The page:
Tribal elders suing Cherokee bear zoo

The Associated Press

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CHARLOTTE, N.C. (AP) — Members of the Eastern Band of Cherokee Indians are suing a North Carolina roadside zoo that keeps bears in concrete pits on reservation land.

An attorney for two tribal elders filed the lawsuit Tuesday, 60 days after they filed a notice of intent to sue the operators of the Cherokee Bear Park for violating the federal Endangered Species Act. The act allows citizens to file lawsuits for violations, but it requires them to give 60-days' notice to the violators and federal regulators

"It's shameful that the Cherokee Bear Zoo is still displaying intelligent, sensitive bears in tiny concrete pits," said Amy Walker, who filed the lawsuit with fellow tribal elder Peggy Hill. "It's obvious to anyone who sees them that these bears are suffering, and they will continue to suffer every day until they are sent to a sanctuary where they'll finally receive the care they need."

Telephone messages left for the park owners were not immediately returned Tuesday.

The lawsuit is the latest development in the long, public campaign to close three privately owned bear zoos on the Cherokee Indian Reservation: Cherokee Bear Zoo, Chief Saunooke Bear Park and Santa's Land.

Earlier this year, the Chief Saunooke Bear Park's 11 bears, including three grizzlies, were taken to a 50-acre animal sanctuary in Texas. The move came after the U.S. Department of Agriculture, which enforces the federal Animal Welfare Act, suspended the park's exhibitor's license and fined the owner $20,000 over inhumane conditions.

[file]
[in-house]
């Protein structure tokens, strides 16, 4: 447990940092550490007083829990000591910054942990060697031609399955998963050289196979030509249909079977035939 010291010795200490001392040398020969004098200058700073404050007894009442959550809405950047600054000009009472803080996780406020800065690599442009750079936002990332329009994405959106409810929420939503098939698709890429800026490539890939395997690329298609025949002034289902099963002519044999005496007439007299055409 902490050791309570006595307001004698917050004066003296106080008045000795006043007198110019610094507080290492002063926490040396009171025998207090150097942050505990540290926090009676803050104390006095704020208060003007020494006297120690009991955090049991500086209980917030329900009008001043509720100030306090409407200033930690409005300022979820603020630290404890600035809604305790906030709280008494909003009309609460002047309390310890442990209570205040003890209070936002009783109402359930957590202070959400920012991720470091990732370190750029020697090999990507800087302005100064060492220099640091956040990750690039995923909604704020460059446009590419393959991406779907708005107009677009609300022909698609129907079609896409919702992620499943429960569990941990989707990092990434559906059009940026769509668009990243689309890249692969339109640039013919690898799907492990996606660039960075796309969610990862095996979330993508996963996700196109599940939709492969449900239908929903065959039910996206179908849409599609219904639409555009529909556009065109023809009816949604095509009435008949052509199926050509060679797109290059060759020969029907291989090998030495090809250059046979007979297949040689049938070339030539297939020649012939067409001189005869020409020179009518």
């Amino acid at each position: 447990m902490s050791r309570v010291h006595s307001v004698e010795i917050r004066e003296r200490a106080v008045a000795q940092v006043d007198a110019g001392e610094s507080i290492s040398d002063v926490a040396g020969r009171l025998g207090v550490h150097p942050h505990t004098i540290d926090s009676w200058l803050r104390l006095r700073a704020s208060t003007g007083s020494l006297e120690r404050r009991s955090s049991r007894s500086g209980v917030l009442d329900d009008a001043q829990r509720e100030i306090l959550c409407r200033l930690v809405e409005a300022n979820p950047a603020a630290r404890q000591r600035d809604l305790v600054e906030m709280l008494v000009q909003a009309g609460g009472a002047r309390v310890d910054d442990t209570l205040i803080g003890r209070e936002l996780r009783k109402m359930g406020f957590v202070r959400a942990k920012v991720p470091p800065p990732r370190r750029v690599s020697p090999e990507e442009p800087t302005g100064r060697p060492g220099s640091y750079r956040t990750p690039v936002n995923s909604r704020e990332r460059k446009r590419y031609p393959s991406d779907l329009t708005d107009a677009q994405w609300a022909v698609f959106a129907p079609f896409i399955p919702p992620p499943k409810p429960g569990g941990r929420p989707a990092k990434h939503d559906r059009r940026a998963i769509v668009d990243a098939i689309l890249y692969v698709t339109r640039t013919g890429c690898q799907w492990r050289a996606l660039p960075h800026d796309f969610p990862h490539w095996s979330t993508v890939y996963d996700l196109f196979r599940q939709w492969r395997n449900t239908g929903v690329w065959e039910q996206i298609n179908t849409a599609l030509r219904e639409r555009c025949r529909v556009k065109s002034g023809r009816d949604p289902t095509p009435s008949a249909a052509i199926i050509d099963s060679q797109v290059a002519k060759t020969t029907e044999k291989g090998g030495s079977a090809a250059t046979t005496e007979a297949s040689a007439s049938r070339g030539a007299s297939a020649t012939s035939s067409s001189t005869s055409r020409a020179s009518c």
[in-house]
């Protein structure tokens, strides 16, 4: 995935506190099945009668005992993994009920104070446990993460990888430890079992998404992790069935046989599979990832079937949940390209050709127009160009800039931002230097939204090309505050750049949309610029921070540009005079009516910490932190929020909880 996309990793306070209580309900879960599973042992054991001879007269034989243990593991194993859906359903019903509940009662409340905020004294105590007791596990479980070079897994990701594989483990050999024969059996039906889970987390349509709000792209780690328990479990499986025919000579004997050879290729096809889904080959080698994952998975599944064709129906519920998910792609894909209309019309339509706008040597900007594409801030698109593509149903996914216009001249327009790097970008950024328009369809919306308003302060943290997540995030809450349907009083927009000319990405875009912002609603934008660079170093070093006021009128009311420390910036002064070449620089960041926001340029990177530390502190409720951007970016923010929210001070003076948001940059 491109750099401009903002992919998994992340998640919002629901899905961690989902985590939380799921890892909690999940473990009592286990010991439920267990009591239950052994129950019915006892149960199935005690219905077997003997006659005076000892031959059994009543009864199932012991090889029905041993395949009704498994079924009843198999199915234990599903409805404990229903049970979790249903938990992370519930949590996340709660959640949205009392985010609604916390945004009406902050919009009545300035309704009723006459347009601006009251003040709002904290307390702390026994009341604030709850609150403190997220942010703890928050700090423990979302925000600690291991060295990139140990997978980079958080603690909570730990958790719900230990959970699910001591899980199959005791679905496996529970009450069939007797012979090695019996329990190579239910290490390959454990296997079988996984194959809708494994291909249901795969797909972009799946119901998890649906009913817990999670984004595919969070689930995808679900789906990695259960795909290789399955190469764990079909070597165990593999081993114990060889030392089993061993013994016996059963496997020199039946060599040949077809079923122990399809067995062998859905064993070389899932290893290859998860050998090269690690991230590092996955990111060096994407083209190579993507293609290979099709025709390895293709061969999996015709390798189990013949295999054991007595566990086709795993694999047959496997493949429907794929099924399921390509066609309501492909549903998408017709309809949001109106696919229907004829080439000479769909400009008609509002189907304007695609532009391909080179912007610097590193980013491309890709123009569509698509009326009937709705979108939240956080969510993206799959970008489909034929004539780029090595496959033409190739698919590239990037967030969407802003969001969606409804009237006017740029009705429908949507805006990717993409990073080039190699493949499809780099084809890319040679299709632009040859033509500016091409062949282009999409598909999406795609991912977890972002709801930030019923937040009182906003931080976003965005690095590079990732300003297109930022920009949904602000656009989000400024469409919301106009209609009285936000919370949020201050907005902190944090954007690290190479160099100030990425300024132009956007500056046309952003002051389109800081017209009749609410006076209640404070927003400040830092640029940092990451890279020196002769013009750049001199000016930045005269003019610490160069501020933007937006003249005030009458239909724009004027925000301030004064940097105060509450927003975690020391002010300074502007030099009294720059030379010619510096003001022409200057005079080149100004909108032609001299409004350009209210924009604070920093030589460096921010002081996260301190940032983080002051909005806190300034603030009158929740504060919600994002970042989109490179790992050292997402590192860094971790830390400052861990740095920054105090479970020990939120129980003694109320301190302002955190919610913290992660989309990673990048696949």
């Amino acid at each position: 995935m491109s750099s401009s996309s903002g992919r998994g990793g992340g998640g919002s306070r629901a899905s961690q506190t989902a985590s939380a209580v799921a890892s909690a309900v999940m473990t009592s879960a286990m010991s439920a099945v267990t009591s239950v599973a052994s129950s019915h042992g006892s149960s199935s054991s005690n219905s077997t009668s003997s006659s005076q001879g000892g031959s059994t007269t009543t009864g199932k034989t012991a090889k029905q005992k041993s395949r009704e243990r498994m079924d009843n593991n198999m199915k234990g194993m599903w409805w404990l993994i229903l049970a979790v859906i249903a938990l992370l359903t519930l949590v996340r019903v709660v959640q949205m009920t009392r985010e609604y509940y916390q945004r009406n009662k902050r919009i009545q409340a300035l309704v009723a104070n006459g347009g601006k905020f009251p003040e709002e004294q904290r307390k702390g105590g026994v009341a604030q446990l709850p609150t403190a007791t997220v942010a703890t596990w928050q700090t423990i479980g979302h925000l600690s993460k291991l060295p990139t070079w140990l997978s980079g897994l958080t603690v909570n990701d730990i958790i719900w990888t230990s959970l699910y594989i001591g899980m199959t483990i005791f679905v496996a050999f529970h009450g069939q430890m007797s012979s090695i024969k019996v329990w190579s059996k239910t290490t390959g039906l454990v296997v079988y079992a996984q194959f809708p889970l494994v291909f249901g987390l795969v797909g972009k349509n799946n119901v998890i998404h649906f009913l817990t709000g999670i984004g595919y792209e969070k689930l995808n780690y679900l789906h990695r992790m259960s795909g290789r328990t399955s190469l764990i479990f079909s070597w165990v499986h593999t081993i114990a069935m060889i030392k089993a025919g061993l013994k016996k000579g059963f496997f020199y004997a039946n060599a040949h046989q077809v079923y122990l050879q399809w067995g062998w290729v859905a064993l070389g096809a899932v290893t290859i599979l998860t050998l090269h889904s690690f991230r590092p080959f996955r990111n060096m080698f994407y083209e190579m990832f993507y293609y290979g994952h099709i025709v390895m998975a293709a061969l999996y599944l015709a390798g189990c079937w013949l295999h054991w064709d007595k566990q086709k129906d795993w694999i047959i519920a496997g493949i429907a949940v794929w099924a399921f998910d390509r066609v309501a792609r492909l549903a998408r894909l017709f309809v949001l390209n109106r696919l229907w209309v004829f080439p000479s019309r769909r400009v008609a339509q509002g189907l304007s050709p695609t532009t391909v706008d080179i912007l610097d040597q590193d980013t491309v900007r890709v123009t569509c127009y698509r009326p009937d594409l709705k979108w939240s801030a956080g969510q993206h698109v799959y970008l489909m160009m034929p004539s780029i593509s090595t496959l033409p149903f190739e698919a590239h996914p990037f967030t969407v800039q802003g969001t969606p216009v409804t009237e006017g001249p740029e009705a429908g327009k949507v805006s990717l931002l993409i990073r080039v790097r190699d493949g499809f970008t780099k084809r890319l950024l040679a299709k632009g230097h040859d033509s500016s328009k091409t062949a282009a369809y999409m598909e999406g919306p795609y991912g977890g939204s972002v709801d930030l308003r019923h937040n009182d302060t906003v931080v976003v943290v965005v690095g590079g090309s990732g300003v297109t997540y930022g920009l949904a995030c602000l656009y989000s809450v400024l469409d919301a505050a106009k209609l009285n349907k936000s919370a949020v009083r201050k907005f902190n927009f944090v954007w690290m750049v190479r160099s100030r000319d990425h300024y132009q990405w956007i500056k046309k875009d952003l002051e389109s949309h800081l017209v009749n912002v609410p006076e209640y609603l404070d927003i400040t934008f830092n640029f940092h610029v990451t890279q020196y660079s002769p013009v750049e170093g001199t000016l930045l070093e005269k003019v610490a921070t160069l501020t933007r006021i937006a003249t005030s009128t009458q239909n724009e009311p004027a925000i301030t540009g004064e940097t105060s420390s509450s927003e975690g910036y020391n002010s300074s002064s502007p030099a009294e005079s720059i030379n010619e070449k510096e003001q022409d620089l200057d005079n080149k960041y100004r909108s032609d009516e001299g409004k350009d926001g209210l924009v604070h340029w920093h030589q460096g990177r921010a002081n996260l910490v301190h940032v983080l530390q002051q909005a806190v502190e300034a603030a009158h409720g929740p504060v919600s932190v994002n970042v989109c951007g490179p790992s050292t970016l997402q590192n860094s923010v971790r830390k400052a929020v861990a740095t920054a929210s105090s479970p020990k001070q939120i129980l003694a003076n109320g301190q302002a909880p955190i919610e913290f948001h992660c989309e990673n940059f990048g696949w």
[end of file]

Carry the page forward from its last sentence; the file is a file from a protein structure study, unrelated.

Inspectors found that the zoo was failing to provide the bears with appropriate food, proper veterinary care and a safe enclosure.

In Tuesday's lawsuit, the attorney for the elders said the owners of the Cherokee Bear Zoo kept the bears in inhumane living conditions - "barren and archaic concrete pits."

The lawsuit said the bears are forced to beg for food from tourists and to languish in stark dank enclosures. The elders want the bears relocated to a sanctuary where they can live in large naturalistic habitat.

"Grizzly bears require large, environmentally complex, natural spaces that allow them to express a wide range of normal movement and behaviors," the lawsuit said.

It said that because of the inadequate environment, the bears exhibit signs of severe psychological distress, including incessant pacing and circling.

Over the years, People for the Ethical Treatment of Animals has filed complaints with federal regulators and Cherokee leaders about the bears' living conditions. Last year, the animal-rights group posted billboards in the area, calling the bear zoos "prisons" and noted that a 9-year-old girl was bitten while feeding a baby bear.

Walker, Hill and other tribal elders became involved after watching a video that showed bears rocking back and forth and circling in the tiny pits.

They said bears hold a spiritual place in Cherokee history, and in February, pressed the tribal council to force the zoos to free the bears.

But the council declined to take action. Chief Michell Hicks later issued a statement saying he wanted to give private zoo owners the opportunity to create a wildlife preserve on the reservation.

The Eastern Band has allowed caged animals as a tourism draw since the 1950s.

For years, the community in the Blue Ridge Mountains has depended on its natural landscape and wildlife — with hiking trails, fishing streams and whitewater rapids — to attract tourists. But now, many people come to the area for the casino, which opened on the reservation in 1997.

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